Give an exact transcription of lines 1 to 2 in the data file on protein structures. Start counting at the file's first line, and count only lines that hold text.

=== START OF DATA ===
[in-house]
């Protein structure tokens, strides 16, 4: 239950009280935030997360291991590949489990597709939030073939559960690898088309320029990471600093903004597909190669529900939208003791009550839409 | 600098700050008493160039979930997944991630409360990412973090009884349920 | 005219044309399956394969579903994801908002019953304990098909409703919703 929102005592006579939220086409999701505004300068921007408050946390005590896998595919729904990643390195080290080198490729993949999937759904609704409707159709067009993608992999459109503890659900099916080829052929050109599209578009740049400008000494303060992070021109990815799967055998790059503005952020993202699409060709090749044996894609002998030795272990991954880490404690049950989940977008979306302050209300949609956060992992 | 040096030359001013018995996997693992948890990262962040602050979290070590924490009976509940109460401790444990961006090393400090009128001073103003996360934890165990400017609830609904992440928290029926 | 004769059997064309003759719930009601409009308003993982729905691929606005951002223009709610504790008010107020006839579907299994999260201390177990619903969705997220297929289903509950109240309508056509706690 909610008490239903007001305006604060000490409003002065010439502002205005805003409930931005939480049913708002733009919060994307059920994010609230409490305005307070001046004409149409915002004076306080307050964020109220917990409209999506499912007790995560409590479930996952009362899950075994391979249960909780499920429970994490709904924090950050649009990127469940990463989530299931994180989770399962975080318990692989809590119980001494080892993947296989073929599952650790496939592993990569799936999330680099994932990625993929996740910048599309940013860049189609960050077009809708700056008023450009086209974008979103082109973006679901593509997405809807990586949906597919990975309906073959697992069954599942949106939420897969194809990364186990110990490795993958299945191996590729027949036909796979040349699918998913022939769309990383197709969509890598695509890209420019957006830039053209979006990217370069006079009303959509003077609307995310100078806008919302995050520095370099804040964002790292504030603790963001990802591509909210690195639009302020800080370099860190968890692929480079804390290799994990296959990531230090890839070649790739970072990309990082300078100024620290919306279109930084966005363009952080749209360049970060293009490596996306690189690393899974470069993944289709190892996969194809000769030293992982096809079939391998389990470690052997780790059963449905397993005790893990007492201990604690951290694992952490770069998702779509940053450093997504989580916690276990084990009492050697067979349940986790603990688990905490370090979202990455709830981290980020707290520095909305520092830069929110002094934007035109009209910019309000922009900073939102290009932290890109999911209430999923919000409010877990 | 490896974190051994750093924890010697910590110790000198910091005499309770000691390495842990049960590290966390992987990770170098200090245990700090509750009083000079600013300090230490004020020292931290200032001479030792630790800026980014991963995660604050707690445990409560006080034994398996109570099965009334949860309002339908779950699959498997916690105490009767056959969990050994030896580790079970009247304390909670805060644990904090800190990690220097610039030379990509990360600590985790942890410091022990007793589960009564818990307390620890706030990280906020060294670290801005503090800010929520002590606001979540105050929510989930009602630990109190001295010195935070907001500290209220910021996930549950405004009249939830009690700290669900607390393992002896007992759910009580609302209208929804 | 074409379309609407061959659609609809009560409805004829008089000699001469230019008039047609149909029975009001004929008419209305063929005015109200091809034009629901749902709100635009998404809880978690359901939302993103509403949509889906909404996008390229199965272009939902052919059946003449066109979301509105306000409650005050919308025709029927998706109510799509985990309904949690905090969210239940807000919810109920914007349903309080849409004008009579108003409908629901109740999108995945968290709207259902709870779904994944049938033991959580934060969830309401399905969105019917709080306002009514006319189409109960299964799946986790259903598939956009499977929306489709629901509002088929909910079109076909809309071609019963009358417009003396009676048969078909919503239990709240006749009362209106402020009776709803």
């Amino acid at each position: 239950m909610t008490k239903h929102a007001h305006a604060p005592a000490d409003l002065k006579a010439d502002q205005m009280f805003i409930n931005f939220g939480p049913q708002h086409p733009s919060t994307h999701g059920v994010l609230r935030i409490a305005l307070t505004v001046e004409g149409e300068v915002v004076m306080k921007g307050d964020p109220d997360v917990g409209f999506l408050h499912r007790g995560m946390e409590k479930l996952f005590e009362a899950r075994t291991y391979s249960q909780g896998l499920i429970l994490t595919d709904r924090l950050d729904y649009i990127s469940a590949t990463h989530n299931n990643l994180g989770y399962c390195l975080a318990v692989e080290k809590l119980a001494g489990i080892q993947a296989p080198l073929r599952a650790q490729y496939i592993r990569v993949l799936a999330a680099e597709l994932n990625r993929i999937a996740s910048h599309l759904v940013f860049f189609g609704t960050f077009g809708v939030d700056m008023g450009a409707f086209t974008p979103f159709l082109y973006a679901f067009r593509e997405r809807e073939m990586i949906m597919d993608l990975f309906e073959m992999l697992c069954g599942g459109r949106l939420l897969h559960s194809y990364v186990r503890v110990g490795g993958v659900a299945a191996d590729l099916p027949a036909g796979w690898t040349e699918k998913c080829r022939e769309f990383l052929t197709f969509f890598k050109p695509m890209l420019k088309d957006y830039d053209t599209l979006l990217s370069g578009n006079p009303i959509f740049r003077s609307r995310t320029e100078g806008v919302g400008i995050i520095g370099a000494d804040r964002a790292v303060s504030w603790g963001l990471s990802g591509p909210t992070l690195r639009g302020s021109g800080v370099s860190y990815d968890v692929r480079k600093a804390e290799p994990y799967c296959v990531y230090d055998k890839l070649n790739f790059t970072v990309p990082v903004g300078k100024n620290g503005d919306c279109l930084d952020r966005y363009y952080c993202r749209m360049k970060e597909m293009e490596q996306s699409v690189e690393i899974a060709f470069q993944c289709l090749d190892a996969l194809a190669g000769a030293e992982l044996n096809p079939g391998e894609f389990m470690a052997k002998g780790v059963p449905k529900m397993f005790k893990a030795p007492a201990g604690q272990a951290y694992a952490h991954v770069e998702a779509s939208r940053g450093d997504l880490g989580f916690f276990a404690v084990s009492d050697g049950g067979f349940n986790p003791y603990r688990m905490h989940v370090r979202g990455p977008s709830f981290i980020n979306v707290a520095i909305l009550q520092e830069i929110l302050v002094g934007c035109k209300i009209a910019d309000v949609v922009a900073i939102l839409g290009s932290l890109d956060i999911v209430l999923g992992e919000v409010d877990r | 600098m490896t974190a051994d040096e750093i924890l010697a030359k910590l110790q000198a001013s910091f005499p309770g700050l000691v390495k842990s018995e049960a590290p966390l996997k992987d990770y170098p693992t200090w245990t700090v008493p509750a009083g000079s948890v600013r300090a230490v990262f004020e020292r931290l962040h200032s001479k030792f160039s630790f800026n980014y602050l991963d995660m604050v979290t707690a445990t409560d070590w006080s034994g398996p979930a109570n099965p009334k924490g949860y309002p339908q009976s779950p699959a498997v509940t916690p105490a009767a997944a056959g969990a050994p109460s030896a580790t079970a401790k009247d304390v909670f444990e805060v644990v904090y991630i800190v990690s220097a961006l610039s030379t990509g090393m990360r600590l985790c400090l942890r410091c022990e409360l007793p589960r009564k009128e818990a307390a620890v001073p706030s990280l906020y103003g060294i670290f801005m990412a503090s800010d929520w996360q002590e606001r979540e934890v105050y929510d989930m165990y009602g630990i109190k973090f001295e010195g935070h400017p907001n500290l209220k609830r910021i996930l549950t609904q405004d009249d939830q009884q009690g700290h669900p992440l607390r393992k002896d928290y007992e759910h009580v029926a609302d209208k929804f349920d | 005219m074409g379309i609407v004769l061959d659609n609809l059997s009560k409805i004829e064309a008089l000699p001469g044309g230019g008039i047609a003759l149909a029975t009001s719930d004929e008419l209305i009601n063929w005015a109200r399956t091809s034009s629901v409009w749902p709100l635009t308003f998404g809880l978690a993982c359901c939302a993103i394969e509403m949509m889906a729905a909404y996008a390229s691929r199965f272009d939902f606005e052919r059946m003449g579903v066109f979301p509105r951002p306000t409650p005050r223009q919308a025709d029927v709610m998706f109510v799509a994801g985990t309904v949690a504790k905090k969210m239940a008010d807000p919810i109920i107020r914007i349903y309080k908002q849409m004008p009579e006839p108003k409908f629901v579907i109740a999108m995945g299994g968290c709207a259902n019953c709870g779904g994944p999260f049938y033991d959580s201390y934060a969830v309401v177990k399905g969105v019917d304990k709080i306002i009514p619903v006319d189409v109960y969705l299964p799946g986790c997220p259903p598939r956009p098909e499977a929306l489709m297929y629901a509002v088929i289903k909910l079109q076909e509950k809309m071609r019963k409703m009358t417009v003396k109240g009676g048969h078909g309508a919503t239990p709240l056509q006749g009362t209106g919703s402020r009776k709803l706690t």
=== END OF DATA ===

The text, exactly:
[in-house]
């Protein structure tokens, strides 16, 4: 239950009280935030997360291991590949489990597709939030073939559960690898088309320029990471600093903004597909190669529900939208003791009550839409 | 600098700050008493160039979930997944991630409360990412973090009884349920 | 005219044309399956394969579903994801908002019953304990098909409703919703 929102005592006579939220086409999701505004300068921007408050946390005590896998595919729904990643390195080290080198490729993949999937759904609704409707159709067009993608992999459109503890659900099916080829052929050109599209578009740049400008000494303060992070021109990815799967055998790059503005952020993202699409060709090749044996894609002998030795272990991954880490404690049950989940977008979306302050209300949609956060992992 | 040096030359001013018995996997693992948890990262962040602050979290070590924490009976509940109460401790444990961006090393400090009128001073103003996360934890165990400017609830609904992440928290029926 | 004769059997064309003759719930009601409009308003993982729905691929606005951002223009709610504790008010107020006839579907299994999260201390177990619903969705997220297929289903509950109240309508056509706690 909610008490239903007001305006604060000490409003002065010439502002205005805003409930931005939480049913708002733009919060994307059920994010609230409490305005307070001046004409149409915002004076306080307050964020109220917990409209999506499912007790995560409590479930996952009362899950075994391979249960909780499920429970994490709904924090950050649009990127469940990463989530299931994180989770399962975080318990692989809590119980001494080892993947296989073929599952650790496939592993990569799936999330680099994932990625993929996740910048599309940013860049189609960050077009809708700056008023450009086209974008979103082109973006679901593509997405809807990586949906597919990975309906073959697992069954599942949106939420897969194809990364186990110990490795993958299945191996590729027949036909796979040349699918998913022939769309990383197709969509890598695509890209420019957006830039053209979006990217370069006079009303959509003077609307995310100078806008919302995050520095370099804040964002790292504030603790963001990802591509909210690195639009302020800080370099860190968890692929480079804390290799994990296959990531230090890839070649790739970072990309990082300078100024620290919306279109930084966005363009952080749209360049970060293009490596996306690189690393899974470069993944289709190892996969194809000769030293992982096809079939391998389990470690052997780790059963449905397993005790893990007492201990604690951290694992952490770069998702779509940053450093997504989580916690276990084990009492050697067979349940986790603990688990905490370090979202990455709830981290980020707290520095909305520092830069929110002094934007035109009209910019309000922009900073939102290009932290890109999911209430999923919000409010877990 | 490896974190051994750093924890010697910590110790000198910091005499309770000691390495842990049960590290966390992987990770170098200090245990700090509750009083000079600013300090230490004020020292931290200032001479030792630790800026980014991963995660604050707690445990409560006080034994398996109570099965009334949860309002339908779950699959498997916690105490009767056959969990050994030896580790079970009247304390909670805060644990904090800190990690220097610039030379990509990360600590985790942890410091022990007793589960009564818990307390620890706030990280906020060294670290801005503090800010929520002590606001979540105050929510989930009602630990109190001295010195935070907001500290209220910021996930549950405004009249939830009690700290669900607390393992002896007992759910009580609302209208929804 | 074409379309609407061959659609609809009560409805004829008089000699001469230019008039047609149909029975009001004929008419209305063929005015109200091809034009629901749902709100635009998404809880978690359901939302993103509403949509889906909404996008390229199965272009939902052919059946003449066109979301509105306000409650005050919308025709029927998706109510799509985990309904949690905090969210239940807000919810109920914007349903309080849409004008009579108003409908629901109740999108995945968290709207259902709870779904994944049938033991959580934060969830309401399905969105019917709080306002009514006319189409109960299964799946986790259903598939956009499977929306489709629901509002088929909910079109076909809309071609019963009358417009003396009676048969078909919503239990709240006749009362209106402020009776709803």